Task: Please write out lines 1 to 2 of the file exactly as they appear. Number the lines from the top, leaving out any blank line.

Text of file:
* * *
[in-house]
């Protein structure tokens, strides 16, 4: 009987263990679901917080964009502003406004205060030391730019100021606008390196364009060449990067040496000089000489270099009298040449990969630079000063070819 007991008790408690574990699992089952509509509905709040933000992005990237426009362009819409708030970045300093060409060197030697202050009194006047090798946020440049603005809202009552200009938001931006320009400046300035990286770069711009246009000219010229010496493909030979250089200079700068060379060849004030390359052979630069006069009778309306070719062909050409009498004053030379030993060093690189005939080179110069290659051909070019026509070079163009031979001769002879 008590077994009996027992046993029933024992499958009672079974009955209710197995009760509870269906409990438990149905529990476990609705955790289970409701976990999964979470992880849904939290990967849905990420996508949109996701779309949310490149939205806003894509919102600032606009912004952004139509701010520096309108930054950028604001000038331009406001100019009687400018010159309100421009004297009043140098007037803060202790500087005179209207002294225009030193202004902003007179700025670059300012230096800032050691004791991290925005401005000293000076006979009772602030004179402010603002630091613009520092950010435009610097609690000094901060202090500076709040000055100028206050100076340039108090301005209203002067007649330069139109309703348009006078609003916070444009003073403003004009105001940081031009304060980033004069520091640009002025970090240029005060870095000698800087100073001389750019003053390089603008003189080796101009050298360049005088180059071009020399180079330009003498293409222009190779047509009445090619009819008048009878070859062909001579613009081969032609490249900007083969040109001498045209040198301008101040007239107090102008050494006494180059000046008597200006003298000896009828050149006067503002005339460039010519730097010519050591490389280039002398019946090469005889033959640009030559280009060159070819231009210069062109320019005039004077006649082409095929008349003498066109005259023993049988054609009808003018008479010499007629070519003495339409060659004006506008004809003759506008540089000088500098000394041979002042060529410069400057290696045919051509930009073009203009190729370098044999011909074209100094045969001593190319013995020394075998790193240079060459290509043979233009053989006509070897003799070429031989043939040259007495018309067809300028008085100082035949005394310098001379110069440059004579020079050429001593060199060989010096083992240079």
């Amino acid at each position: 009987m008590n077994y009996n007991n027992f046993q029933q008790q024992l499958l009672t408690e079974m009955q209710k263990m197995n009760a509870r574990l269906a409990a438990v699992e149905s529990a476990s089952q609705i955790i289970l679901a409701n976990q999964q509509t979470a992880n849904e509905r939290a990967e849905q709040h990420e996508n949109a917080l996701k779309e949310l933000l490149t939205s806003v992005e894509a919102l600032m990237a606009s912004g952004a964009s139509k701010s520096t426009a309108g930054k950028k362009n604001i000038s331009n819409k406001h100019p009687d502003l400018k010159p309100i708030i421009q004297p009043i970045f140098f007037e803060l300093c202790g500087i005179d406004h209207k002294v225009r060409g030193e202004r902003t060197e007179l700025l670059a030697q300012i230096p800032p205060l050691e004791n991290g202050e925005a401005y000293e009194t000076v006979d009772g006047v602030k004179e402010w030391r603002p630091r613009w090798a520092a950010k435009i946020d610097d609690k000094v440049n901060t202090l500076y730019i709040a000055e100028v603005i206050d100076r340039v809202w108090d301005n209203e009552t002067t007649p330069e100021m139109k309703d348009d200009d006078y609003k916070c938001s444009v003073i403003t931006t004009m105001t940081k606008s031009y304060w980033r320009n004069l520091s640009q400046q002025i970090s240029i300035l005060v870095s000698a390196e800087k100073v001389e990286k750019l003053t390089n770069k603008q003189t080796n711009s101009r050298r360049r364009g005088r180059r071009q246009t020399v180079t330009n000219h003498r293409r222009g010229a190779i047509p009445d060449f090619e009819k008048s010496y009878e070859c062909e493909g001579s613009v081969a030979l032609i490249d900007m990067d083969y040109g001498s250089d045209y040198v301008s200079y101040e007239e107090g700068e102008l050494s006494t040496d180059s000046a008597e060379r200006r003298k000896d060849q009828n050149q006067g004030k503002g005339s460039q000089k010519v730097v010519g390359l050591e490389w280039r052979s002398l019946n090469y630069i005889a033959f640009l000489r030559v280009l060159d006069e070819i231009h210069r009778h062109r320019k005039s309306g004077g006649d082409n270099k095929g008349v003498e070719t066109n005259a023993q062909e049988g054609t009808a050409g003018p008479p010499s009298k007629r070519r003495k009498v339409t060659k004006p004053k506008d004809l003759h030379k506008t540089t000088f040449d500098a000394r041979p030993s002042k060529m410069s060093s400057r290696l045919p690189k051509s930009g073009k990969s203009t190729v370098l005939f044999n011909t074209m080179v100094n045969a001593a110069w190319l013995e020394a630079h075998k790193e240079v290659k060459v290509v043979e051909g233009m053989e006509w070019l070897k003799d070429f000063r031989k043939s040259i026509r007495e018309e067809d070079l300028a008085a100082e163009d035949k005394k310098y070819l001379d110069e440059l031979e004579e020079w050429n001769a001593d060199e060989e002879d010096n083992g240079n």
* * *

[in-house]
């Protein structure tokens, strides 16, 4: 009987263990679901917080964009502003406004205060030391730019100021606008390196364009060449990067040496000089000489270099009298040449990969630079000063070819 007991008790408690574990699992089952509509509905709040933000992005990237426009362009819409708030970045300093060409060197030697202050009194006047090798946020440049603005809202009552200009938001931006320009400046300035990286770069711009246009000219010229010496493909030979250089200079700068060379060849004030390359052979630069006069009778309306070719062909050409009498004053030379030993060093690189005939080179110069290659051909070019026509070079163009031979001769002879 008590077994009996027992046993029933024992499958009672079974009955209710197995009760509870269906409990438990149905529990476990609705955790289970409701976990999964979470992880849904939290990967849905990420996508949109996701779309949310490149939205806003894509919102600032606009912004952004139509701010520096309108930054950028604001000038331009406001100019009687400018010159309100421009004297009043140098007037803060202790500087005179209207002294225009030193202004902003007179700025670059300012230096800032050691004791991290925005401005000293000076006979009772602030004179402010603002630091613009520092950010435009610097609690000094901060202090500076709040000055100028206050100076340039108090301005209203002067007649330069139109309703348009006078609003916070444009003073403003004009105001940081031009304060980033004069520091640009002025970090240029005060870095000698800087100073001389750019003053390089603008003189080796101009050298360049005088180059071009020399180079330009003498293409222009190779047509009445090619009819008048009878070859062909001579613009081969032609490249900007083969040109001498045209040198301008101040007239107090102008050494006494180059000046008597200006003298000896009828050149006067503002005339460039010519730097010519050591490389280039002398019946090469005889033959640009030559280009060159070819231009210069062109320019005039004077006649082409095929008349003498066109005259023993049988054609009808003018008479010499007629070519003495339409060659004006506008004809003759506008540089000088500098000394041979002042060529410069400057290696045919051509930009073009203009190729370098044999011909074209100094045969001593190319013995020394075998790193240079060459290509043979233009053989006509070897003799070429031989043939040259007495018309067809300028008085100082035949005394310098001379110069440059004579020079050429001593060199060989010096083992240079």